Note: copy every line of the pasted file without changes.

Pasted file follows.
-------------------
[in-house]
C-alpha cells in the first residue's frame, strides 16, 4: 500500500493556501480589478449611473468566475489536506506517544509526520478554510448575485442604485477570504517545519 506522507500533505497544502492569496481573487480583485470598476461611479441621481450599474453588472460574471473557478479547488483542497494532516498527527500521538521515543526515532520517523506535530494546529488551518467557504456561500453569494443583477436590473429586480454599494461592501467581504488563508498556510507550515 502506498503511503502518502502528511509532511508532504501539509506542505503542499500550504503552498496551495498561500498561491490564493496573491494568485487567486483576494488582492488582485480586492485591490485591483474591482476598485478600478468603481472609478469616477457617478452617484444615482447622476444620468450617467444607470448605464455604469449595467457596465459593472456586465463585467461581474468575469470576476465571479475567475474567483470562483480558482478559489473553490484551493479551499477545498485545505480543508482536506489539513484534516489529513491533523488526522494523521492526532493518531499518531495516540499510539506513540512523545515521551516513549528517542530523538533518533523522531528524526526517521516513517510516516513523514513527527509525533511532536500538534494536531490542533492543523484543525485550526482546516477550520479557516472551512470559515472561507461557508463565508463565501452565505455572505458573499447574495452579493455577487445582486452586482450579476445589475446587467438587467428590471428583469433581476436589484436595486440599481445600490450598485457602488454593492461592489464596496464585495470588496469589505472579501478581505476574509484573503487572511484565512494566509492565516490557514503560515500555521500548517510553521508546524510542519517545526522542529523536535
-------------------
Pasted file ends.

[in-house]
C-alpha cells in the first residue's frame, strides 16, 4: 500500500493556501480589478449611473468566475489536506506517544509526520478554510448575485442604485477570504517545519 506522507500533505497544502492569496481573487480583485470598476461611479441621481450599474453588472460574471473557478479547488483542497494532516498527527500521538521515543526515532520517523506535530494546529488551518467557504456561500453569494443583477436590473429586480454599494461592501467581504488563508498556510507550515 502506498503511503502518502502528511509532511508532504501539509506542505503542499500550504503552498496551495498561500498561491490564493496573491494568485487567486483576494488582492488582485480586492485591490485591483474591482476598485478600478468603481472609478469616477457617478452617484444615482447622476444620468450617467444607470448605464455604469449595467457596465459593472456586465463585467461581474468575469470576476465571479475567475474567483470562483480558482478559489473553490484551493479551499477545498485545505480543508482536506489539513484534516489529513491533523488526522494523521492526532493518531499518531495516540499510539506513540512523545515521551516513549528517542530523538533518533523522531528524526526517521516513517510516516513523514513527527509525533511532536500538534494536531490542533492543523484543525485550526482546516477550520479557516472551512470559515472561507461557508463565508463565501452565505455572505458573499447574495452579493455577487445582486452586482450579476445589475446587467438587467428590471428583469433581476436589484436595486440599481445600490450598485457602488454593492461592489464596496464585495470588496469589505472579501478581505476574509484573503487572511484565512494566509492565516490557514503560515500555521500548517510553521508546524510542519517545526522542529523536535